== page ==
A Clarkston Heights destination for hardware, candy bars and beer disappeared from the landscape Tuesday, as crews dismantled the former Mr. K’s General Store, carrying away the rubble one dump truck load at a time.
“It’s been a staple building in the Heights for years and years and then all of a sudden it’s on the ground,” said Asotin County Fire Chief Noel Hardin.
The project is the first step in upgrading a location of Kenzie’s Koffee that’s adjacent to the site, said the property owner, Jordan Nelson, in a text.
Nelson and his wife, Kenzie Nelson, the owner of Kenzie’s Koffee, plan to construct a new building that will be parallel to the street.
Removing the former Mr. K’s was one of the only options, because the structure was in such poor condition, he said.
“The building had sat vacant for over 10 years and had holes in the roof,” Nelson said. “People kept breaking into it and (it) was starting to be a real safety hazard.”
When the building, at 2324 Appleside Blvd., was still occupied, Hardin recalls shopping at the store for something simple like a box of Cheerios and walking around five or six pails that were catching water that was dripping from the ceiling during rainstorms.
Even though Mr. K’s had fallen into disrepair, the building held many memories for Asotin County residents.
“It’s a piece of history,” Hardin said.
The store was founded as a grocery store in 1922 by Leon Alboucq, carrying groceries, kerosene, chicken feed and soda, according to the Lewiston Tribune archives.
Alboucq’s son and his son’s wife, Raymond and Bird Alboucq, took over the business and expanded by adding a garage and doing mechanical work on vehicles.
After Raymond Alboucq died, the business was passed on to the third generation in the Alboucq family, the husband-and-wife team of Leon and Alice Alboucq.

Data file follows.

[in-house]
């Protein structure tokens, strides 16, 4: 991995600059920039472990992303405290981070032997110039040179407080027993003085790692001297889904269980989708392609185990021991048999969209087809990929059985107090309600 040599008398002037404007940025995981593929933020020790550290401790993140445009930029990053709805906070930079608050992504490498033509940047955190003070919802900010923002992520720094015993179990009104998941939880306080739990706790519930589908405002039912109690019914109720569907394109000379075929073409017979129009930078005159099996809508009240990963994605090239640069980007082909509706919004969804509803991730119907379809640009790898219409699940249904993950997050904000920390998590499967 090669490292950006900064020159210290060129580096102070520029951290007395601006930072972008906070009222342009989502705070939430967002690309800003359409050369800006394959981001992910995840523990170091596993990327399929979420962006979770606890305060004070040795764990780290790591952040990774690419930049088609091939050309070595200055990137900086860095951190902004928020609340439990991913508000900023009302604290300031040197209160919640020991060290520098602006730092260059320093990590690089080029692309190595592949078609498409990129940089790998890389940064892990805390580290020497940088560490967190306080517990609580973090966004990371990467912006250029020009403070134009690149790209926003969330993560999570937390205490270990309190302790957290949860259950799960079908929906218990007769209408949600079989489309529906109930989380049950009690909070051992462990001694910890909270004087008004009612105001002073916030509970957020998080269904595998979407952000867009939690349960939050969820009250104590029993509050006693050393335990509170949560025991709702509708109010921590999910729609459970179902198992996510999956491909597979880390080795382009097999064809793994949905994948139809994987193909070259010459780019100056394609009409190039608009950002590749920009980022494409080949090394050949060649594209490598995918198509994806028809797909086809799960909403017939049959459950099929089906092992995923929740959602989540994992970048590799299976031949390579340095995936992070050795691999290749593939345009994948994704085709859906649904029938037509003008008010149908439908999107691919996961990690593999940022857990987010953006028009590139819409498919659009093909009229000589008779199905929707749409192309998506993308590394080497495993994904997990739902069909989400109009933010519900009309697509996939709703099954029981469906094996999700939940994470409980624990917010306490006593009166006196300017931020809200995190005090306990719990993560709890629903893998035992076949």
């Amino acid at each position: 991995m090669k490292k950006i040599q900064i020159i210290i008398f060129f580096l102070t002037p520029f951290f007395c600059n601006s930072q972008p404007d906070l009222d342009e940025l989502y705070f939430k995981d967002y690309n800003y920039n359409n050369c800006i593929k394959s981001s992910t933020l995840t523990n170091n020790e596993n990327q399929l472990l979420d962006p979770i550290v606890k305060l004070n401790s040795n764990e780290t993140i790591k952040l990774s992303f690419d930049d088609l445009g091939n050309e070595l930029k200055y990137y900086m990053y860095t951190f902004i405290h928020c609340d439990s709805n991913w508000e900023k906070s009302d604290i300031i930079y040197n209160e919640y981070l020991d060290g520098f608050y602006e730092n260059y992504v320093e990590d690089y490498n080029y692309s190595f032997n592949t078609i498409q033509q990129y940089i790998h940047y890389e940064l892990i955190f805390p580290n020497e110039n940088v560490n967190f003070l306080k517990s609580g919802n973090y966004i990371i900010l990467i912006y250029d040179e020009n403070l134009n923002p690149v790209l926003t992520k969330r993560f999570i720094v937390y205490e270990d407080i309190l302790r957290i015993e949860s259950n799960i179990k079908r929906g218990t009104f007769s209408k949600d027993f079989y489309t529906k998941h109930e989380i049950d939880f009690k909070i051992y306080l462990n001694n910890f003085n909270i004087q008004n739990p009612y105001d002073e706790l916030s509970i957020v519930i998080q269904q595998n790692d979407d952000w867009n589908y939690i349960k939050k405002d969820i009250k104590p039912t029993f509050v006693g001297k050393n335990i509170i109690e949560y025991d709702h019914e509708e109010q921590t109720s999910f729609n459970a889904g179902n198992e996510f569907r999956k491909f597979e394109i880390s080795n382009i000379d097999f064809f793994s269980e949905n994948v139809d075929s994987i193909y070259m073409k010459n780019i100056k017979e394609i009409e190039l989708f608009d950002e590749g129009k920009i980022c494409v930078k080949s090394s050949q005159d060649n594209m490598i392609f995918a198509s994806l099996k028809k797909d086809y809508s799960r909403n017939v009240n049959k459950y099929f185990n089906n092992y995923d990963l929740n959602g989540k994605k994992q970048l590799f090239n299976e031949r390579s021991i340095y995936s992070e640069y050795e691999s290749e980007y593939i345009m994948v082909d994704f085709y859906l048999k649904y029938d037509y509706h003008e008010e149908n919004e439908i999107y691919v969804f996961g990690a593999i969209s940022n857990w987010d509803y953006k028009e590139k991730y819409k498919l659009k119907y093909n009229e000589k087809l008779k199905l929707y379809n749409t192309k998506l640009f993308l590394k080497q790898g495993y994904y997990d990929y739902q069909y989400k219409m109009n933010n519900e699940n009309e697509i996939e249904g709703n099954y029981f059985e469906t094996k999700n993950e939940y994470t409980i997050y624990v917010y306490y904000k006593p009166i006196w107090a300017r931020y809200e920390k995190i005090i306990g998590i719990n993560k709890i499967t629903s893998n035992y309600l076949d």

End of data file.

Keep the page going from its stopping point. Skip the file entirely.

“They lived (in a house) behind the store,” Hardin said.
He was Asotin County’s volunteer fire chief at one time and would leave the store and go next door to drive the fire truck to the scenes of emergencies, Hardin said.
The Alboucqs sold to Patty and Jack Knopes in 1987, and the name was changed to Mr. K’s, according to Tribune archives.
Through its many years in business, the store developed a reputation for carrying an eclectic blend of hard-to-find items such as fishing tackle, milk, canned soup and clothes dryer cord sets.
Hardin recalls riding his bicycle to the store as a youngster and buying treats before returning home.
“That store was chock full of a little bit of everything,” he said.
Asotin County Commissioner Brian Shinn used to buy hardware when he was helping his parents with repairs on their Clarkston Heights home.
“It was an old-fashioned general store,” he said.
The changes at what once was Mr. K’s come at a time when the use of another nearby property will be shifting soon.
The fire station next door is moving to 2377 Appleside Blvd. this fall to a building that will have twice the amount of space for fire engines, Hardin said.
“We’re building it right now,” he said.
Williams may be contacted at email@example.com or (208) 848-2261.